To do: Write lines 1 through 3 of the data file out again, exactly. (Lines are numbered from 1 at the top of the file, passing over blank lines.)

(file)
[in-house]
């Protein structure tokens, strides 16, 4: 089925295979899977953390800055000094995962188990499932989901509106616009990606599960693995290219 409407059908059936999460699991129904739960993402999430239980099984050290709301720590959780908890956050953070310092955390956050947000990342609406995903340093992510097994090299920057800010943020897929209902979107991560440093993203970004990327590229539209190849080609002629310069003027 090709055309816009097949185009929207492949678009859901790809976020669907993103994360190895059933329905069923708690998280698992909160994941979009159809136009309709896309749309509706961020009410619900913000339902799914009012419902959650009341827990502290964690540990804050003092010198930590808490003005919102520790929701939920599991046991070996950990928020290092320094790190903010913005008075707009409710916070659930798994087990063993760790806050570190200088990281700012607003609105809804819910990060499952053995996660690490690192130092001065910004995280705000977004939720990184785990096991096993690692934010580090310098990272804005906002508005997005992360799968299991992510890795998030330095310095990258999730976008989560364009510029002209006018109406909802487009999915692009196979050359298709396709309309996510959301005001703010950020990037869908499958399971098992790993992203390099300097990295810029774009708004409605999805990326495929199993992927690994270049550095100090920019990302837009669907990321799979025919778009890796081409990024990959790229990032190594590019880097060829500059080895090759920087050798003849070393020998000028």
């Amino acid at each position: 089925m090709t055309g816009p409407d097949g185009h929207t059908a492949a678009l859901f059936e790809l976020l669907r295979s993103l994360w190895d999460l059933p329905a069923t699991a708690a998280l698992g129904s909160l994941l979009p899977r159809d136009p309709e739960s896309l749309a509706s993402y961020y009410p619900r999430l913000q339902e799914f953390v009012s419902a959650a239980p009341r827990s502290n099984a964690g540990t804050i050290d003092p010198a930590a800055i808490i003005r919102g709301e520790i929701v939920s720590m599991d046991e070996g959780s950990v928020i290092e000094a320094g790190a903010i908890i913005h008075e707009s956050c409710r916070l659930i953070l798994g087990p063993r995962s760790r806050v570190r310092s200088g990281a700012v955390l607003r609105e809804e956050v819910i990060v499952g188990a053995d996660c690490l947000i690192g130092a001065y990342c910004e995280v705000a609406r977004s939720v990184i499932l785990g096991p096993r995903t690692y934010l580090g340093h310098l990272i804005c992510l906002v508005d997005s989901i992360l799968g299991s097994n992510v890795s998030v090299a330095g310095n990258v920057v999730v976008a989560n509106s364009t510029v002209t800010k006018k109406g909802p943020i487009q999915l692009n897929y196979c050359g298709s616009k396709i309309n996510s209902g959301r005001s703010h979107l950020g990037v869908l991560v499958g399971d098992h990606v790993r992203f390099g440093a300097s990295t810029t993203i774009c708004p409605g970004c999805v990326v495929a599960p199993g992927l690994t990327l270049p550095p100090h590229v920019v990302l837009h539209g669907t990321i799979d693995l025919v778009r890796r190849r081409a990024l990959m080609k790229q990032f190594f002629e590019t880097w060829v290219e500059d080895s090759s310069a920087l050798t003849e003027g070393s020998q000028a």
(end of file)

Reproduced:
[in-house]
């Protein structure tokens, strides 16, 4: 089925295979899977953390800055000094995962188990499932989901509106616009990606599960693995290219 409407059908059936999460699991129904739960993402999430239980099984050290709301720590959780908890956050953070310092955390956050947000990342609406995903340093992510097994090299920057800010943020897929209902979107991560440093993203970004990327590229539209190849080609002629310069003027 090709055309816009097949185009929207492949678009859901790809976020669907993103994360190895059933329905069923708690998280698992909160994941979009159809136009309709896309749309509706961020009410619900913000339902799914009012419902959650009341827990502290964690540990804050003092010198930590808490003005919102520790929701939920599991046991070996950990928020290092320094790190903010913005008075707009409710916070659930798994087990063993760790806050570190200088990281700012607003609105809804819910990060499952053995996660690490690192130092001065910004995280705000977004939720990184785990096991096993690692934010580090310098990272804005906002508005997005992360799968299991992510890795998030330095310095990258999730976008989560364009510029002209006018109406909802487009999915692009196979050359298709396709309309996510959301005001703010950020990037869908499958399971098992790993992203390099300097990295810029774009708004409605999805990326495929199993992927690994270049550095100090920019990302837009669907990321799979025919778009890796081409990024990959790229990032190594590019880097060829500059080895090759920087050798003849070393020998000028």
């Amino acid at each position: 089925m090709t055309g816009p409407d097949g185009h929207t059908a492949a678009l859901f059936e790809l976020l669907r295979s993103l994360w190895d999460l059933p329905a069923t699991a708690a998280l698992g129904s909160l994941l979009p899977r159809d136009p309709e739960s896309l749309a509706s993402y961020y009410p619900r999430l913000q339902e799914f953390v009012s419902a959650a239980p009341r827990s502290n099984a964690g540990t804050i050290d003092p010198a930590a800055i808490i003005r919102g709301e520790i929701v939920s720590m599991d046991e070996g959780s950990v928020i290092e000094a320094g790190a903010i908890i913005h008075e707009s956050c409710r916070l659930i953070l798994g087990p063993r995962s760790r806050v570190r310092s200088g990281a700012v955390l607003r609105e809804e956050v819910i990060v499952g188990a053995d996660c690490l947000i690192g130092a001065y990342c910004e995280v705000a609406r977004s939720v990184i499932l785990g096991p096993r995903t690692y934010l580090g340093h310098l990272i804005c992510l906002v508005d997005s989901i992360l799968g299991s097994n992510v890795s998030v090299a330095g310095n990258v920057v999730v976008a989560n509106s364009t510029v002209t800010k006018k109406g909802p943020i487009q999915l692009n897929y196979c050359g298709s616009k396709i309309n996510s209902g959301r005001s703010h979107l950020g990037v869908l991560v499958g399971d098992h990606v790993r992203f390099g440093a300097s990295t810029t993203i774009c708004p409605g970004c999805v990326v495929a599960p199993g992927l690994t990327l270049p550095p100090h590229v920019v990302l837009h539209g669907t990321i799979d693995l025919v778009r890796r190849r081409a990024l990959m080609k790229q990032f190594f002629e590019t880097w060829v290219e500059d080895s090759s310069a920087l050798t003849e003027g070393s020998q000028a």